Wild game is considered a “public good” almost everywhere and therefore subject to the “tragedy of the commons”: Everyone tries to consume the free resource, because otherwise others will do it. The result is overuse, lack of sustainability and finally extinction.

The solutions to poaching are just as complex as the causes. Anyone who promises a standard formula for success is either a simpleton or a liar. By sending in emergency “green helmets” it is perhaps possible to stop or reduce poaching for a few months. That may even be useful if all else fails. However, the structures of conservation must be improved simultaneously: management and infrastructure of protected areas, finance, leadership, accountability of administrations etc. This all takes time.

Lasting solutions are therefore only attainable in the long term. They require simultaneous action on both sides of the chain of supply and demand. The issue must be addressed both internationally and nationally, in Africa as well as in the consumer countries, and in the wealthy countries that can afford to help. Completely stopping all illegal hunting can never be achieved. It can only be reduced to the extent that game stocks grow faster than they are being decimated.

Only international cooperation can combat illegal trade on a global level. Transnational police cooperation in Africa is very important. The Washington Convention (CITES) plays an important role in the regulation of international trade in endangered species, but should not be abused for meaningless, purely ideologically justified prohibitions on use.

On the national level appropriate legislation and effective law enforcement are essential, as well as functioning authorities. Without effective rangers in wildlife areas (boots on the ground) there can be no success in combating illegal use. They must be trained, equipped and well guided. Widespread corruption promotes poaching decisively. Reducing corruption is particularly difficult, but indispensable. Deregulating game as state property and transferring ownership and/or use to the private sector and civil society can help.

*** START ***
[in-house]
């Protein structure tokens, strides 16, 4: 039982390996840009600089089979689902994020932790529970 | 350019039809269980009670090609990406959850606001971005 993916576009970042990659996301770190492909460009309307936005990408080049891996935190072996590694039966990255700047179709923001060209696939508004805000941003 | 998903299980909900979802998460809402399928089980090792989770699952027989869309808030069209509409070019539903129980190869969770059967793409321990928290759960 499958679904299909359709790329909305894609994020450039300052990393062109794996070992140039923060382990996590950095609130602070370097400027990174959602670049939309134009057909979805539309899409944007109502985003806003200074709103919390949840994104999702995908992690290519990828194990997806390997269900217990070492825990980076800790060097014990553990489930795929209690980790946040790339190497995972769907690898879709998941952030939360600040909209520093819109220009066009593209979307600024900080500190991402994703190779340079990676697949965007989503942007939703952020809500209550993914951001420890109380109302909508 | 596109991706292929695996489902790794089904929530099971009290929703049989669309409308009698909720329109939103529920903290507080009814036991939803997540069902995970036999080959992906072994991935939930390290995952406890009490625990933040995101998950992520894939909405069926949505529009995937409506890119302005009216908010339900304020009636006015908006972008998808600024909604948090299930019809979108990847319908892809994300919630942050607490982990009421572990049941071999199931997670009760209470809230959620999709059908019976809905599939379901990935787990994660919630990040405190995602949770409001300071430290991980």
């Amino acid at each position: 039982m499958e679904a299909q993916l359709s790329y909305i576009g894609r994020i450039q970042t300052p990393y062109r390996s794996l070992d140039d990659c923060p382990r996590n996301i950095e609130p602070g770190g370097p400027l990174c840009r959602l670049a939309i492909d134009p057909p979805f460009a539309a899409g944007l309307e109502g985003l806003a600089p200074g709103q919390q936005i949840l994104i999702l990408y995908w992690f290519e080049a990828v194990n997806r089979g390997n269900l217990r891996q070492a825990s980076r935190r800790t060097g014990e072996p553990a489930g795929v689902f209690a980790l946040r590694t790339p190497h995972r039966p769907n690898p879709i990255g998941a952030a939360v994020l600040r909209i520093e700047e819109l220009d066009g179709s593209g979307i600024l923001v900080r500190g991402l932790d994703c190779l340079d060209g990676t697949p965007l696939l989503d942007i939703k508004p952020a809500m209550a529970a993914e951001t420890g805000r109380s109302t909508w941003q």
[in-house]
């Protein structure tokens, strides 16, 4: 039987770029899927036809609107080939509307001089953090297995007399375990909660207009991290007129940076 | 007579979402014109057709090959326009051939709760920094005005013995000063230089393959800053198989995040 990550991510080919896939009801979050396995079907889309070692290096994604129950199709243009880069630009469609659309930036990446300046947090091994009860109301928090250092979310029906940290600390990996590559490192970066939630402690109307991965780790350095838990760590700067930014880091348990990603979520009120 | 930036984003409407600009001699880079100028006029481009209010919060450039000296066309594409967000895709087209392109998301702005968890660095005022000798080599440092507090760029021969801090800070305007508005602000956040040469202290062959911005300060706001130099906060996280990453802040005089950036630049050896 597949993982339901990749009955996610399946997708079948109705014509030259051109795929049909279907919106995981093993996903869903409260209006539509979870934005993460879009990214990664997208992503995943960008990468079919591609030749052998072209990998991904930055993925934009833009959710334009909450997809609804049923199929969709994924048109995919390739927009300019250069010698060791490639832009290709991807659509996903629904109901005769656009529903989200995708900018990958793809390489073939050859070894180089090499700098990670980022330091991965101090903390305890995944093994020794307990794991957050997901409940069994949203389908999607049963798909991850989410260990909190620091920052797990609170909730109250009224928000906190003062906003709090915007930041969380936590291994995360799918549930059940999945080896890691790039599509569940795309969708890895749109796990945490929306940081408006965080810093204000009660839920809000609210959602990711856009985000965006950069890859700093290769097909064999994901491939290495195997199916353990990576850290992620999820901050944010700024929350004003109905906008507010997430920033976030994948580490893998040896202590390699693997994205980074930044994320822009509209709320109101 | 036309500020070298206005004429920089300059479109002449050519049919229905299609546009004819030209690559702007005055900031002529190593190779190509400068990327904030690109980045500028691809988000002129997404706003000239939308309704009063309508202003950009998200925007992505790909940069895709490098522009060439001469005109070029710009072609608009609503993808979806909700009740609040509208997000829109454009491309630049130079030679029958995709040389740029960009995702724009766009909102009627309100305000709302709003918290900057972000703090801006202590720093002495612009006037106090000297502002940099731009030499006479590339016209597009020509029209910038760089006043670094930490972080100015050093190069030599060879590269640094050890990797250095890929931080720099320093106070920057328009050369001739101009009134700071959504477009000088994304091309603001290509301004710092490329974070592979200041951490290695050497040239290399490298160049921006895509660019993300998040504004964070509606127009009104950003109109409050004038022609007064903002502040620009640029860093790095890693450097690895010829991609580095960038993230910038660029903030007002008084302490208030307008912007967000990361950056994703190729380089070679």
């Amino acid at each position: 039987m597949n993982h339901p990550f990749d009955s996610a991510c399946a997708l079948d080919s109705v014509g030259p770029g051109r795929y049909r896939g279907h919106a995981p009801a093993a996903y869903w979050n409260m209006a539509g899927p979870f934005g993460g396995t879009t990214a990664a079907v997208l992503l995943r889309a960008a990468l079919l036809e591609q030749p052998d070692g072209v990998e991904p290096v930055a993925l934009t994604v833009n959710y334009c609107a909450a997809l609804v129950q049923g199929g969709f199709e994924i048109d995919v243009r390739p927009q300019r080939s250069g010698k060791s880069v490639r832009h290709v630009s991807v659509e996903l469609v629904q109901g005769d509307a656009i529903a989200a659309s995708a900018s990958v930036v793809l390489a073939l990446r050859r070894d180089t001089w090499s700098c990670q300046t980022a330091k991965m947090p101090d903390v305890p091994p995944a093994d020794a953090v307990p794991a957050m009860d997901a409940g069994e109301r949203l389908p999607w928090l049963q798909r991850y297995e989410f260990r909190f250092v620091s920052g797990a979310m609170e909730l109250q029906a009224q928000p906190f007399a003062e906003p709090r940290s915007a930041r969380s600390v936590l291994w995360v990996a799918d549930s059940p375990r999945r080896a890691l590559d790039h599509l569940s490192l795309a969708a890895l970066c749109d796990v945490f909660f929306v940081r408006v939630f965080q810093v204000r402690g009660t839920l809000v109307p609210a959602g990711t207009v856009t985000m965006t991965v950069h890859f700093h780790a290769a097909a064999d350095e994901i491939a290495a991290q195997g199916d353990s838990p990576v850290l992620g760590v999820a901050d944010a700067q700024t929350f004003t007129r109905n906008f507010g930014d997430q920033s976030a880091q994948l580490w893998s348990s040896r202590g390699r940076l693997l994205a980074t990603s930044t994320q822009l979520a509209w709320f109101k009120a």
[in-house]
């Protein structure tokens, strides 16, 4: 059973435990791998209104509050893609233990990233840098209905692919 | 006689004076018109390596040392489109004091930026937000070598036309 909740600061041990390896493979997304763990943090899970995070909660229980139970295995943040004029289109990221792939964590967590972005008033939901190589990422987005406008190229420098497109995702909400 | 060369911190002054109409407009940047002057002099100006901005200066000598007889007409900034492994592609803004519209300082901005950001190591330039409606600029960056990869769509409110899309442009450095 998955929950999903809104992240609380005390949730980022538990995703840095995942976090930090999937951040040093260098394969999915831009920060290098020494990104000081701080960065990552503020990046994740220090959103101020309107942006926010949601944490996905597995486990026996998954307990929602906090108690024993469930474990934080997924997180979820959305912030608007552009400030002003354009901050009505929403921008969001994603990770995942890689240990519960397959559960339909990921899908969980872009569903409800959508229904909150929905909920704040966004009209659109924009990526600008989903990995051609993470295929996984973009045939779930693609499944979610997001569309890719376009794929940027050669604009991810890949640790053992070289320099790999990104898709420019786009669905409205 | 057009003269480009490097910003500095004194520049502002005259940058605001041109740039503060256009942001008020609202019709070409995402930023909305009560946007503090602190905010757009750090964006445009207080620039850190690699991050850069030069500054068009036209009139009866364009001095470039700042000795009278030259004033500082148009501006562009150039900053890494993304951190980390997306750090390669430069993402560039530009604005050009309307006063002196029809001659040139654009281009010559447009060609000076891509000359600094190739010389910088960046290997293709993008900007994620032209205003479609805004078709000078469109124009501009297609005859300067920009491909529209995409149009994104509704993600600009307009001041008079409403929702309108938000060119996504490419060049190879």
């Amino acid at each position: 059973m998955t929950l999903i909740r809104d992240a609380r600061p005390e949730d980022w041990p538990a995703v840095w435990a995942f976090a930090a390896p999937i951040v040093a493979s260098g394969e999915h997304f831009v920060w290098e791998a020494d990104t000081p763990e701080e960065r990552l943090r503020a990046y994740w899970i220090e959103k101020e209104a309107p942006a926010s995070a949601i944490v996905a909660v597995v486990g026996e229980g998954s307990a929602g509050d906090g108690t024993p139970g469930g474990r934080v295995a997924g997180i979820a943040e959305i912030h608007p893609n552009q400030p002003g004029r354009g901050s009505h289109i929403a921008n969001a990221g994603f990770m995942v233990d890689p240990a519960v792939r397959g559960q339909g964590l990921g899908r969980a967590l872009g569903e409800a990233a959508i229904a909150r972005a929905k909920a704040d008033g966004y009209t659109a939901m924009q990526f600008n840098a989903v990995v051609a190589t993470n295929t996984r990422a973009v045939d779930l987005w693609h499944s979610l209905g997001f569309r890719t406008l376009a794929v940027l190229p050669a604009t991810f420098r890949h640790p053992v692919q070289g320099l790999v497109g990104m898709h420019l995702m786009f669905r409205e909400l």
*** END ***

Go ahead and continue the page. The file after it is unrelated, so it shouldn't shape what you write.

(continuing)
Without adequate funding one can write off the national parks, wildlife conservation, and poaching prevention in Africa. It is illusory to believe that long term funding can come from external sources such as government subsidies, private donations, or international aid. Sustainable financing must come from the resources themselves, at least partly. The principle of protection through use (Use it or Lose it) is essential. Practical experience shows that this is the only way to finance wildlife conservation in Africa in the long run. Particularly, hunting tourism generates high yields and is sustainable if it is properly regulated. Trophy hunting therefore can reduce poaching.

Successful wildlife conservation requires the involvement of the local population. The local people must at least be involved in the decision making process. Above all, however, they should receive material advantages from the game. Well-intentioned conservation can be counterproductive if it prohibits sustainable wildlife utilization by the local inhabitants. CITES must therefore consider the impact of regulations on the lives of local people in the future. Pure animal protection concepts are often nothing more than modern forms of neo-colonialism, as they seek to impose ideological concepts from the rich nations on local rural people. It is an illusion to believe that excluding the local people from wildlife and conducting vigorous law enforcement simultaneously will save the game.
Poaching will be with us as long as there are wild animals in Africa. However, there are strategies that have been proven successful in preventing poaching. The question is whether the political will exists to implement them.

Author: Rolf D. Baldus